By Michael Jacobs
michaeljacobs@reporternewspapers.net

Ruth Haas had to worry the past two months whether she could safely stay in her Buckhead home of more than four decades. But after her neighbors in the Kingswood subdivision rallied behind her, her big concern is baking enough coconut pies to thank everyone.

“I’ve been baking pies all day,” the 96-year-old said Dec. 3, the day after Neighborhood Planning Unit A voted 15-0 in favor of her application to exceed zoning regulations by a foot in building a fence and security gate for her home. The Board of Zoning Adjustment will consider the application Jan. 9.

Haas’ success before the NPU reflected such boards’ willingness to focus on the big picture when hardships warrant exceptions to the rules. It also showed a neighborhood’s unwillingness to let its unofficial matriarch go.

Haas gave NPU-A 13 letters of support from her neighbors, and those neighbors swelled the meeting at the Atlanta Speech School. Only six votes were cast on each later item on the agenda, indicating that most of the people were there for Haas.

“This is a wonderful neighborhood,” she said of Kingswood. “Everyone is so lovely and interested in the other person.”

Sally Haas, who lives in Sandy Springs but presented the application for the zoning exception on her mother’s behalf, explained the need for the fence to rise to 5 feet instead of the allowed 4 feet for a limited stretch extending 10 feet to the left of the driveway and 14 feet to the right. She said the downhill topography of her mother’s lot would make it too easy for intruders to step over a 4-foot fence.

“We’re trying to make this as nonoffensive as possible because we’re not real fond of fences and gates ourselves, but I don’t know what else to do as this point,” Sally Haas told NPU-A. The fence is set back more than 40 feet from the street and is shielded by the hill and by bushes.

“It was hard for me to feel that I was being fenced in, but I understand it’s for my safety,” Ruth said.

Sally cited two crimes that drove the decision to build the fence, which was being installed Dec. 4.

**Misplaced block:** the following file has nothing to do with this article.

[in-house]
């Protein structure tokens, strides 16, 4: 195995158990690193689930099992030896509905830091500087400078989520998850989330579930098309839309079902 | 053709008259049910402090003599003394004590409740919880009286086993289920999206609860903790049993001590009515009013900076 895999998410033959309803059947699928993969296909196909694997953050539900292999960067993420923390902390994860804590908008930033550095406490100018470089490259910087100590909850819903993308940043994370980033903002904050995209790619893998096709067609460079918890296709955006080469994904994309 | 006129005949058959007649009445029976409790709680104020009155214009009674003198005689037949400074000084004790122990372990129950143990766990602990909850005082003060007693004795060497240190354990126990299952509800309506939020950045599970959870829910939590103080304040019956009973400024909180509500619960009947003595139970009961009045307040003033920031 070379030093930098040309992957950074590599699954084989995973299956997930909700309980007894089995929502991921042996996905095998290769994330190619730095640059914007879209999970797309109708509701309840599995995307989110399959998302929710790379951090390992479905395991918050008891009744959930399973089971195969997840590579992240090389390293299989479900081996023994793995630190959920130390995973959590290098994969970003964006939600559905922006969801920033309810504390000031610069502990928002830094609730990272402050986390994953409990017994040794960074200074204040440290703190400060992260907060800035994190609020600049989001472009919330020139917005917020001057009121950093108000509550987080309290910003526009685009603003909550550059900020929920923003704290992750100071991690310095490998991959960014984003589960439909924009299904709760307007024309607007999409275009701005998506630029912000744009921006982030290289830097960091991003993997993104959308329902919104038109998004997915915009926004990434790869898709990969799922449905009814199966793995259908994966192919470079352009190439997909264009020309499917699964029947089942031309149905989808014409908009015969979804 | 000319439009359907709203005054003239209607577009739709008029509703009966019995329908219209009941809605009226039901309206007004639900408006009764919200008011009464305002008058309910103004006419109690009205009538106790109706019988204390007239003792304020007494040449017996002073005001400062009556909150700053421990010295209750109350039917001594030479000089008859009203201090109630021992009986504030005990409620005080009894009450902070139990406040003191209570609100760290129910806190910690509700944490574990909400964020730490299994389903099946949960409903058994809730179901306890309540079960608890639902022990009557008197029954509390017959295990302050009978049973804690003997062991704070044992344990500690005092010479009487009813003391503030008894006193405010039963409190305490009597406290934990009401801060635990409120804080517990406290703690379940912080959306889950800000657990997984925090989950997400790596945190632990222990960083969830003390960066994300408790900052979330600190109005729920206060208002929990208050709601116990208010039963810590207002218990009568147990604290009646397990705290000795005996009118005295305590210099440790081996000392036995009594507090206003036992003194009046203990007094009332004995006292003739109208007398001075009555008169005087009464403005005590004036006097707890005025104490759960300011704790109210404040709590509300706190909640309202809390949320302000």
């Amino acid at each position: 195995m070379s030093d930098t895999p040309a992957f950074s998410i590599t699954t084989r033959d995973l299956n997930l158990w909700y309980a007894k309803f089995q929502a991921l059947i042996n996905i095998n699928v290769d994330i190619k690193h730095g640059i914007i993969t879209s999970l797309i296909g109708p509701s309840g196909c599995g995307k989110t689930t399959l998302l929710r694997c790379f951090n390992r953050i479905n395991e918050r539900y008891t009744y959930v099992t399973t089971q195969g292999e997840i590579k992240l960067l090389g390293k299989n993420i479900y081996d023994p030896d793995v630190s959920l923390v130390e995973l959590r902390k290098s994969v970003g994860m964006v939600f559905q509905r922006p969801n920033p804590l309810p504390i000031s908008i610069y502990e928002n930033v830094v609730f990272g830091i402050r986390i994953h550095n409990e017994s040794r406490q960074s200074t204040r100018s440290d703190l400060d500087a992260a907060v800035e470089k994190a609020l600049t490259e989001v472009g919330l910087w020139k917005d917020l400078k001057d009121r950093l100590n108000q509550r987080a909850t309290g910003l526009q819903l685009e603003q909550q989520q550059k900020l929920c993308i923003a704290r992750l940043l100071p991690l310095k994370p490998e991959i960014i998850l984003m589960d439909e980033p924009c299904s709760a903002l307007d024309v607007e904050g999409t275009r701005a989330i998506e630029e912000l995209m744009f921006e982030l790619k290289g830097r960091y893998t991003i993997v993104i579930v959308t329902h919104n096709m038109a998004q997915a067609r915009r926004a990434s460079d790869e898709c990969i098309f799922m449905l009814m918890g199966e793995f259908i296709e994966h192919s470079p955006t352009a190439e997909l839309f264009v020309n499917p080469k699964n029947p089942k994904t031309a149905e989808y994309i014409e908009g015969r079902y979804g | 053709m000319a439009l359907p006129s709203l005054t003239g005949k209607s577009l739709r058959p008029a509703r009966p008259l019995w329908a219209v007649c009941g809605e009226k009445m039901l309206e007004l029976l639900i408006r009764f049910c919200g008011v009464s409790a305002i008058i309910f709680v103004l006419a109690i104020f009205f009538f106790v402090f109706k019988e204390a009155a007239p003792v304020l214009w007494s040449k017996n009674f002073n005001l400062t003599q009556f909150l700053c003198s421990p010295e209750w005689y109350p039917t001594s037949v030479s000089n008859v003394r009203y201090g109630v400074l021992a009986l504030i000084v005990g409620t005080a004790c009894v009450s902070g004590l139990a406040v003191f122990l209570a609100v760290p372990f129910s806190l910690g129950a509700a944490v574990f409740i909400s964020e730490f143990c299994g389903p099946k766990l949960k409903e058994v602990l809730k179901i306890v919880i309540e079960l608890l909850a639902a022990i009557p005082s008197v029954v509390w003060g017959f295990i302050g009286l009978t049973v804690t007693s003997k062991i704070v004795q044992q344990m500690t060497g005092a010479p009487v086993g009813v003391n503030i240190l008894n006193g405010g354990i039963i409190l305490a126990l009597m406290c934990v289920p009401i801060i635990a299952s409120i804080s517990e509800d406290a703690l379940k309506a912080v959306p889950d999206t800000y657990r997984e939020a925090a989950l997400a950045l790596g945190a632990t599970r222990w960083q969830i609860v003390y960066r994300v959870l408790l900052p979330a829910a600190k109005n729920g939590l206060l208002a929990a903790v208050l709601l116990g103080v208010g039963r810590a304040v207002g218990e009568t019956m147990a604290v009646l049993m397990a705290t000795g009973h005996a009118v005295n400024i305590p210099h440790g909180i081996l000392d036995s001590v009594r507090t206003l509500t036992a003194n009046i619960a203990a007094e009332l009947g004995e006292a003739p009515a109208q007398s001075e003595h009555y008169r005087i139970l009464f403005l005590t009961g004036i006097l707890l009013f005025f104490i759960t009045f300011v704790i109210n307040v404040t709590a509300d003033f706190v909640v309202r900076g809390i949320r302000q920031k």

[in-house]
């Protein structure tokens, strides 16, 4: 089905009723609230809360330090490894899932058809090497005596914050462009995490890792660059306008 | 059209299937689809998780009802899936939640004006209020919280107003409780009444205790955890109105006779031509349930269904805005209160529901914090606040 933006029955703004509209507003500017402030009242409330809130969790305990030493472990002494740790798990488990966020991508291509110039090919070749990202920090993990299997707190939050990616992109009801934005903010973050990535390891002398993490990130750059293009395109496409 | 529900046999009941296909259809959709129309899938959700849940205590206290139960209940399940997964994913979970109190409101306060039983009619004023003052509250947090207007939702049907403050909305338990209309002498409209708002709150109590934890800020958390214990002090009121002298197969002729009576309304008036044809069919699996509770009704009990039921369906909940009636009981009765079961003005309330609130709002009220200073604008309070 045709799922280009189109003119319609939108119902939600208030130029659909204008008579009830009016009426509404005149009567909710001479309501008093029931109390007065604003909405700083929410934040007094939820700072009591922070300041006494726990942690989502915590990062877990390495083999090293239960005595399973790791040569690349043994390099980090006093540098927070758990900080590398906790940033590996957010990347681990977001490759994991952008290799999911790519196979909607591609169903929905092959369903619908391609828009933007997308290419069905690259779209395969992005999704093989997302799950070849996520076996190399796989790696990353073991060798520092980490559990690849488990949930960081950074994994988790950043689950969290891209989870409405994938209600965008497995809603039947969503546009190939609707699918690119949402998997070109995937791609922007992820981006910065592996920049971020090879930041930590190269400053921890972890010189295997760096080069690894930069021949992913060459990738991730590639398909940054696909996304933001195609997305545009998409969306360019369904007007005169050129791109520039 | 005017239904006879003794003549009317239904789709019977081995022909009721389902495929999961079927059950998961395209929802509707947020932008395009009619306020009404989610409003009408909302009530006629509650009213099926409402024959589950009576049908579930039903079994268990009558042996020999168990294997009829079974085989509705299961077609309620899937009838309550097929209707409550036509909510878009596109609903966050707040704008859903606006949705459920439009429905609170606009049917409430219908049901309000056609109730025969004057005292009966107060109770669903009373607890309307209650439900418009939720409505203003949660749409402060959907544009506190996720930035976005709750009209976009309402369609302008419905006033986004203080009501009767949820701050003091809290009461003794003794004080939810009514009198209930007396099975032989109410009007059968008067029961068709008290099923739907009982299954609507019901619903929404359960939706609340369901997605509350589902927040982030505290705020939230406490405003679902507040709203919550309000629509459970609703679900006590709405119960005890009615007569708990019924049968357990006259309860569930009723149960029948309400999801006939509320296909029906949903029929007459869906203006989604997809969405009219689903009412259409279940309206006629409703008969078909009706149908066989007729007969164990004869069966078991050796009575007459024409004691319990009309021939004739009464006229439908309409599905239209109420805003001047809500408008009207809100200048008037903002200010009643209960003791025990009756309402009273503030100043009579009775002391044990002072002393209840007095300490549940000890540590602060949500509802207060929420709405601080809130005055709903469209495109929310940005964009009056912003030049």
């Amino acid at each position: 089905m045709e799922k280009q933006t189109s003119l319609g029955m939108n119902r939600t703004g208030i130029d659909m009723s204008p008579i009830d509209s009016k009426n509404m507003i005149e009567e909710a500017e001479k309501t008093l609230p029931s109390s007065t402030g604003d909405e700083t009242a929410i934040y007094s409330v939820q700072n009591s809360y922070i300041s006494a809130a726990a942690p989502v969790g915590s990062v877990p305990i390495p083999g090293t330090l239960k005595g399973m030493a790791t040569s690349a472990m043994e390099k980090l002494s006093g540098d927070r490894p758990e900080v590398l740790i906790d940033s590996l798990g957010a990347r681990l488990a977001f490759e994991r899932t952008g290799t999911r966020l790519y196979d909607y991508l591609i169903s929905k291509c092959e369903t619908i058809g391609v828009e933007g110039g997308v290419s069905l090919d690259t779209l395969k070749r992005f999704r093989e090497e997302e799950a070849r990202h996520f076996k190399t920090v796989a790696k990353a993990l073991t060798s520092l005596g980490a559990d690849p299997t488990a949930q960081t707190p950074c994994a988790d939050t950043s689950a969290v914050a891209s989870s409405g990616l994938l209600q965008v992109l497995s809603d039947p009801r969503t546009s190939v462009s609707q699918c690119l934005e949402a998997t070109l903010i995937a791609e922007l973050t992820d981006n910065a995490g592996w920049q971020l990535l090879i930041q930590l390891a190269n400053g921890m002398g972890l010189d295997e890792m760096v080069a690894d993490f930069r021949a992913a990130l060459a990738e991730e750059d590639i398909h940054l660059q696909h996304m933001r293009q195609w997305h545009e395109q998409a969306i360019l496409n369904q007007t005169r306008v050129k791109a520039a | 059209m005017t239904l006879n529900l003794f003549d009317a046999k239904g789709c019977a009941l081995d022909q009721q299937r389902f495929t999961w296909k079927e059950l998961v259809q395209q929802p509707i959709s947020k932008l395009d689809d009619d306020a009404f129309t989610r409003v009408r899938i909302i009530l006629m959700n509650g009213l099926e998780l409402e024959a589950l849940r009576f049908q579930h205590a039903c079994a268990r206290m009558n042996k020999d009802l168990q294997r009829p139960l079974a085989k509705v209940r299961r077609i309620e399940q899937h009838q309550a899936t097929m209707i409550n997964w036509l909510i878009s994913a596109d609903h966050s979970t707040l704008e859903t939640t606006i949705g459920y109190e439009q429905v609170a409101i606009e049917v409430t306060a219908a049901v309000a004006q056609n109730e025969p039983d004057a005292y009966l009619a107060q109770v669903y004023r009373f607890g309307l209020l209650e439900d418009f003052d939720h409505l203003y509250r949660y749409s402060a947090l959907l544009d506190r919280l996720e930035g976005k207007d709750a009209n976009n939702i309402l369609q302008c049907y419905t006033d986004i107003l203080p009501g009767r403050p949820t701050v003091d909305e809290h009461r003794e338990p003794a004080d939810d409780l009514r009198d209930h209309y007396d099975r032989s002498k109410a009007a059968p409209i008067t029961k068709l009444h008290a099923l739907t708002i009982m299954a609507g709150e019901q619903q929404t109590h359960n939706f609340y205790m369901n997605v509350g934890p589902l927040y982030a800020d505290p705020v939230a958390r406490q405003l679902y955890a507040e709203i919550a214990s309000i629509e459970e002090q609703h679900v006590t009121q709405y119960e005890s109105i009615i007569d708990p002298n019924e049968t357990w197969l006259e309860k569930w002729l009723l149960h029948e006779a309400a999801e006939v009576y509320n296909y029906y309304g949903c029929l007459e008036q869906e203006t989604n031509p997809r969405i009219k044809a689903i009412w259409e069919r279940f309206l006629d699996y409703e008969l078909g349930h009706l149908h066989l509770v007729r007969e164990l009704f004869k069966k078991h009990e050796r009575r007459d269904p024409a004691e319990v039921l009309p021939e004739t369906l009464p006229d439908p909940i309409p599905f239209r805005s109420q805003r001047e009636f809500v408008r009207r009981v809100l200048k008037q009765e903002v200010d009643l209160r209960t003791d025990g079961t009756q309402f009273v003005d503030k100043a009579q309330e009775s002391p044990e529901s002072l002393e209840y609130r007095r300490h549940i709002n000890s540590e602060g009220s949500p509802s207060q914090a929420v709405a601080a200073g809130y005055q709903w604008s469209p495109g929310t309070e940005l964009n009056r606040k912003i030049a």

First, two men and a woman drove into the driveway in 1999 and parked far enough down that the grade of the land hid them from street view. They then attacked Ruth and ripped the rings from her fingers.

Two months ago, while Ruth was out briefly, burglars used a crowbar to break into her house from the back in broad daylight. There was no fence to stop them and no way for neighbors to see what they were doing.

Sally Haas said she and her brother, Ed, who lives in Marietta and like her is a constant visitor to their childhood home, helped their mother take all possible precautions before resorting to a fence: a neighborhood security patrol; exterior sensor lights; an alarm system; pins in the windows; deadbolts on the doors, now backed by steel plates to repel crowbars.

They thought about tying the exterior sensors into the alarm, but that would make Ruth a prisoner in her own home, unable either to follow her doctor’s orders to get outside and walk around more or to spend time with her plants and flowers on the back deck.

“She doesn’t want to go to a nursing home, and I don’t blame her,” Sally said of her mother.

“She shouldn’t have to. She deserves to be able to live in her own house,” said Linda Trower, the secretary of the NPU-A board.

Ruth Haas has lived in that house since 1965. Many of her neighbors also have been there for decades, but Sally said there also has been a continual renewal as new families have moved in. Newcomers and old-timers alike look after Ruth, who Sally said has “become like the matriarch of the neighborhood.”

So the neighborhood took it personally after the recent break-in. “I’ve been here so long. Everyone knows me, and I have been good to them, I hope,” Ruth said. “It was quite a shock to them.”

“The Haas family have been great neighbors. They’re very well known and liked and looked after,” one woman told the NPU board. “This is just a very small showing of the neighborhood support for the family.”

The neighbors bring Ruth’s newspapers from the foot of the driveway to the house. They haul her recycling out to the curb. They make sure she gets to community gatherings such as a recent Halloween party and offer any other assistance she needs.

“These are her wonderful neighbors who always come to her support whenever we need them,” Sally said of the crowd at the NPU meeting.

Not that Ruth needs much. The former Navy nurse in good health, gets around well and has her children close by. She not only takes care of herself, but also looks after Snowman, a neighbor’s cat who spends much of his time cuddling with Ruth.

And she bakes those pies for everyone.